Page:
While Asian nations have grown at rapid rates and accelerated trade between each other, Western nations have been growing at glacial rates (US grew at 2.9% in 2018 and Germany grew at 1.5%, for example) or even contracted (the entire EU looks set to contract by 7.1% in 2020, it’s worst contraction since World War 2) and trade agreements are falling apart (Brexit, NAFTA).
And here’s the real kicker, while multi-national corporations listed on the major stock exchanges receive huge sums of money in bailouts to stay afloat, the standard of living in the West is not improving. The Federal minimum wage in America has not risen in over a decade and wages in general haven’t kept pace with inflation (“real wages”) since the 1970s. The value of the dollars paid to employees after being adjusted for inflation has slowed compared to overall economic productivity. So for all of the fantastic technological advances in the United States, the standard of living hasn’t actually improved in almost half a century. In Europe, this is different, thanks to their more socially conscious economic structures, and there has actually been a rise in real wages recently, for reasons that are not yet clear, but it must also be noted that Europe is coming off of a low-base and they still haven’t recovered the level of prosperity that existed at the turn of the 21st century.
So, all in all, standards of living have fallen, trade agreements are ending and social cohesion is on the decline in the West. For almost the exact same reasons that The East is growing, The West is on the decline.
COVID-19: The king-slayer
Again, the coronavirus may go down in history as the cause for the global economic collapse, but the truth is that the global economy has been built on a house of cards. The coronavirus outbreak was merely the straw that broke the camel’s back for top-heavy economies, run by an oligarchic political order. Say what you want about the authoritarian natures of the East, particularly the Chinese Communist Party, there is very little that actually sets them apart from the West. The West is simply more discreet about their unchallenged authority and the stranglehold over the media narrative exemplifies the subtlety of their rule. The average person in the West has about as much political influence/autonomy as the average person in the East. The East is just more open about the way they exert their near total power over the governments… and their leaders aren’t fools, unlike the reality TV star that has access to nuclear weapons in the USA.
The distinct differences between the tactical acumen of the Western and Eastern political figures when dealing with COVID-19 is as clear as daylight. While SARS (8,096 cases – 774 deaths) and MERS (2,519 cases – 866 deaths) are still fresh in the minds of Asian and Middle Eastern countries and health crisis measures had already been put in place following those respective outbreaks in 2002 and 2012, the worst pandemics the West has had to face in the 21st Century were the 2009/10 N1H1 (swine flu) and the Ebola outbreak of 2013/14. N1H1 resulted in a total of 18,449 of pediatric deaths from 1,632,710 cases in the US and the Ebola outbreak led to one death out of a grand total of seven cases shared between the United States, Spain, Italy and the UK.
While America was unable to handle N1H1 and were lucky to dodge the Ebola bullet, which hurt West Africa more than anyone else, the debates have raged on about universal healthcare and whether it’s worth the costs. While Canada, Australia, New Zealand and South Korea have flattened their curves with relative ease, the US’ is only rising. However, nobody has asked the question “how are you going to pay for it?” when big corporations are given trillions in bailouts following the outbreak. And it’s in the UK, who have extensively argued over cutting NHS funding for several years that are suffering in Europe, while countries with well-funded systems like Denmark, Iceland and Norway that have fallen on the lower end of the spectrum for confirmed cases in Europe. There is a very compelling argument for the “strong state” when it comes to handling the coronavirus and pandemics like it that may well become part of our everyday lives around the world in the not-so-distant future.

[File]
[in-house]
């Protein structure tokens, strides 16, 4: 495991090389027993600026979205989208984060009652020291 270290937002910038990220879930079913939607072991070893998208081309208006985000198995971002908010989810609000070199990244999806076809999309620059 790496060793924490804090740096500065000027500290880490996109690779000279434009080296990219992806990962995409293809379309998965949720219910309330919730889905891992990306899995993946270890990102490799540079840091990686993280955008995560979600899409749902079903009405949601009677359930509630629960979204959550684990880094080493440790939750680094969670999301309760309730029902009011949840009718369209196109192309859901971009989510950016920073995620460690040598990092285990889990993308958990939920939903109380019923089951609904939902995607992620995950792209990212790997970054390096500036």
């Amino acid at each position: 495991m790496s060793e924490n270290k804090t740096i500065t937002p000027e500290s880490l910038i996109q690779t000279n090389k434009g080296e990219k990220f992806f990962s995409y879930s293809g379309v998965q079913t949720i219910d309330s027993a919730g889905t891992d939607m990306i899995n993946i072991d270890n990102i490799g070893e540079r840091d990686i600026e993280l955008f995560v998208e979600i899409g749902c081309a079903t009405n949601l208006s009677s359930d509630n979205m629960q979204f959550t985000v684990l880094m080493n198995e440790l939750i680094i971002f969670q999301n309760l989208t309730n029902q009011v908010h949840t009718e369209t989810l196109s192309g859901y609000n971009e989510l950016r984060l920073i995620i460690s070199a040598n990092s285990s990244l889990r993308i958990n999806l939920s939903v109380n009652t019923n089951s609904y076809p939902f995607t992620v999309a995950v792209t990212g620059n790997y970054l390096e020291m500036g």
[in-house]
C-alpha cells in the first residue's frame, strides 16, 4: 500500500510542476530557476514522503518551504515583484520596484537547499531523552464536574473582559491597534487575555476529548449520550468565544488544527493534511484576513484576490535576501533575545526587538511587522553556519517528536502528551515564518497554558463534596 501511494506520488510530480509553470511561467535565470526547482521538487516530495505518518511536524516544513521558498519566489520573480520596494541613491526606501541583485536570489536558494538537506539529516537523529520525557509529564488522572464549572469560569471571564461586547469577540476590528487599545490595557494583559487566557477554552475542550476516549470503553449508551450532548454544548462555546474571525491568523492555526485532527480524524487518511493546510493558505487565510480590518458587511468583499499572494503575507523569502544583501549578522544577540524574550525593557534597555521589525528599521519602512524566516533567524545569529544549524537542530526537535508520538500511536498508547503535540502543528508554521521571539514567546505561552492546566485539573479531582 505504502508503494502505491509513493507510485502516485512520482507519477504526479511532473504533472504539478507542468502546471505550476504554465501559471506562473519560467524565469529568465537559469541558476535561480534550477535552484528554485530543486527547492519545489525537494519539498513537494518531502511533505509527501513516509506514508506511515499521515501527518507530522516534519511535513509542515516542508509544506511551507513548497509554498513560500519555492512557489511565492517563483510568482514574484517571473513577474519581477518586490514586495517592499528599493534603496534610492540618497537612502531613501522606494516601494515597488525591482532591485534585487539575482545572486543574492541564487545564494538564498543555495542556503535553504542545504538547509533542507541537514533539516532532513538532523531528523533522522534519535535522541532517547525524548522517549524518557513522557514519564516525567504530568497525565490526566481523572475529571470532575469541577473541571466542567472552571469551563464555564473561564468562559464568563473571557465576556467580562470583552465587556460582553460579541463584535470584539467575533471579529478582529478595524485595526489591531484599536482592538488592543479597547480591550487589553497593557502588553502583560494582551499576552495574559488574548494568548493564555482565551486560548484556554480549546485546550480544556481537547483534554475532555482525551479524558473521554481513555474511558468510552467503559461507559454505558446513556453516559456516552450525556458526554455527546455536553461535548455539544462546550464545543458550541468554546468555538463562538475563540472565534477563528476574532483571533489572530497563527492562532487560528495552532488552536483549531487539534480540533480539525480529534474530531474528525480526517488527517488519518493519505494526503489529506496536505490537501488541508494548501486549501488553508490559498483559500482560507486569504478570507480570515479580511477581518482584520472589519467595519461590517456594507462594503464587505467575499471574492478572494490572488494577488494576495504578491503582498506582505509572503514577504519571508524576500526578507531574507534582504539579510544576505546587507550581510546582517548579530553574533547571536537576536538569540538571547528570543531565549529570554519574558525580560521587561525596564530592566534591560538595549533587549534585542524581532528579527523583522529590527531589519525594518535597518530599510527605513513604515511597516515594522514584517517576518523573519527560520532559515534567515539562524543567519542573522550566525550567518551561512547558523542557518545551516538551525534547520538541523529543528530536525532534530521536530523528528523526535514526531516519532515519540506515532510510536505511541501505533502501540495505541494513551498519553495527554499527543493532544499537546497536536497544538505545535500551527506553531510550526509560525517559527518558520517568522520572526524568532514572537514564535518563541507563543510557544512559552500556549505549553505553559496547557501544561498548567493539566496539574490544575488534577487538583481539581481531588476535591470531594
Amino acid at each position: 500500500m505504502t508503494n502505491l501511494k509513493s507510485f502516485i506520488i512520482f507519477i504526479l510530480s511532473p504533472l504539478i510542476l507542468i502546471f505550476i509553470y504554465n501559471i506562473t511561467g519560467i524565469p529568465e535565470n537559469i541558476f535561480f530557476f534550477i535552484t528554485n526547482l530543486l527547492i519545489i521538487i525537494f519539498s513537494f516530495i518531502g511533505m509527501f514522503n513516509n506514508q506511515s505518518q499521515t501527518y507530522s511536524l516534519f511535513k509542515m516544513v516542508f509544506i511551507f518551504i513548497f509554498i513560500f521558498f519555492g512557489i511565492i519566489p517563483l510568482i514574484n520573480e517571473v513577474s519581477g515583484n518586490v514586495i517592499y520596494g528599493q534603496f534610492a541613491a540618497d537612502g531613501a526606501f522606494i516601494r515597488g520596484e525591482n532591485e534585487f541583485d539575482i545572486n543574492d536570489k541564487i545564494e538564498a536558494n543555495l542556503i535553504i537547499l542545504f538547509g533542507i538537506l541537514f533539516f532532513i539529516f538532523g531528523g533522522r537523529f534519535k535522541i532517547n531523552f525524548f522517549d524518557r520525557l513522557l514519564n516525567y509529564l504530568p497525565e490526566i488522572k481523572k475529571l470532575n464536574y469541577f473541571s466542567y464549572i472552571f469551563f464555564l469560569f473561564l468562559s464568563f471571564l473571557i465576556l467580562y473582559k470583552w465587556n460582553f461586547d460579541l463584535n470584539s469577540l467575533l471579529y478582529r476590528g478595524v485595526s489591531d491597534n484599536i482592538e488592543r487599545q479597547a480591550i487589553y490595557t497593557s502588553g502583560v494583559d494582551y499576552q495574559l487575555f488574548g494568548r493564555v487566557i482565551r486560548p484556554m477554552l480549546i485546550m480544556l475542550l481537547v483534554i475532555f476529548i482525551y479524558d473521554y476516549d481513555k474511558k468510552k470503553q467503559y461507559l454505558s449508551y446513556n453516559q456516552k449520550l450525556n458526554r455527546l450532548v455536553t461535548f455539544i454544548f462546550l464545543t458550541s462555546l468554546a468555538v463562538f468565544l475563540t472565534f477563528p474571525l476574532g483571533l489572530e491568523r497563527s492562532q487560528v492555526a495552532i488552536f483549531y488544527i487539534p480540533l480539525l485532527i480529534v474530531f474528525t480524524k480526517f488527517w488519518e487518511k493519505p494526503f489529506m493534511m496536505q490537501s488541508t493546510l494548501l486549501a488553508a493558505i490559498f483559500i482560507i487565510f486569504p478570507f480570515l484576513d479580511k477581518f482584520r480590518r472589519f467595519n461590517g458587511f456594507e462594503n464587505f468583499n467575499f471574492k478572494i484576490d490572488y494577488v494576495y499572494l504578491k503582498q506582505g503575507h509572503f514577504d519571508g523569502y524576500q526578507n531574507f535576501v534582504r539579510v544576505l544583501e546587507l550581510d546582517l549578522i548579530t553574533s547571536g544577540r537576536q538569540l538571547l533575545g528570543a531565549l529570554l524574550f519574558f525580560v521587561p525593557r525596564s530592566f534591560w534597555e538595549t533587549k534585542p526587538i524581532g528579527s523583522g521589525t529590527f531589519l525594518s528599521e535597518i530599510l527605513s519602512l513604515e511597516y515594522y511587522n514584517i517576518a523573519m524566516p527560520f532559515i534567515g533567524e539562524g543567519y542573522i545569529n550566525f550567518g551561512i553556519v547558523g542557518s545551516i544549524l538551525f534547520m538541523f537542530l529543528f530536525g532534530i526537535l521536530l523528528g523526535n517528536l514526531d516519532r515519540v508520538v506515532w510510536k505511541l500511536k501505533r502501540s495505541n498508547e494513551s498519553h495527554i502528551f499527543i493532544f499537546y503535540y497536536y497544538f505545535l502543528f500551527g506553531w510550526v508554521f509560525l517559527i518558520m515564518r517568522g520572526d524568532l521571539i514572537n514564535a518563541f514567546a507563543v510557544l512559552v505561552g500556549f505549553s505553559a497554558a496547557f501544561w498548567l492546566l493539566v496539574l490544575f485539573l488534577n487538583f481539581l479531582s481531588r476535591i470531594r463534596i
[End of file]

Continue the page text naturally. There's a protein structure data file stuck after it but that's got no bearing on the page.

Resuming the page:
And, again, this is where the East completely blows the West out of the water in their ability to contain the spread of the pandemic. Below is the cumulative curve for confirmed cases of the coronavirus in China, South Korea, Vietnam, and Hong Kong:
Now compare the progression of their cumulative cases in comparison to the United States, Italy, Spain, Germany, France and the UK:
A picture is worth a thousand words and the graphs above says it all. There are countless factors that need to be taken into consideration when analysing why COVID-19 has affected the West far worse than the East and, many will consider wild conspiracy theories, but the reality is that Western nations and Eastern nations are structured very differently and the Eastern societies are far more capable of withstanding such a crisis. And, let’s not forget, history doesn’t end here.
There will come a time when the coronavirus pandemic comes to an end. Yet, for the East, whose curves are all flattening it will reach its conclusion far sooner than in the West, whose curves are going in quite the opposite direction, on a sharp incline.
Western economies will be shut down far longer than those in the East, households will suffer even more and even the freedoms that we are so boastful about in the West will fall by the wayside.
Our freedom of movement has already been restricted in the name of slowing this virus and who knows what will come next. And our every-man-for-himself approach to international co-ordination – the decline of NATO and the EU, as well as the impotency of the UN – will leave us all stranded in an isolation without a semblance of international co-operation. Asia, meanwhile, will have the opportunity to flaunt its self-sufficiency and will only rely on itself for both the production and the consumption of goods and services. By the time Western economies reopen, they will have fallen behind and the subsequent recessions or depressions will render them mere onlookers as Asia becomes the new centre for opportunity, influence and power.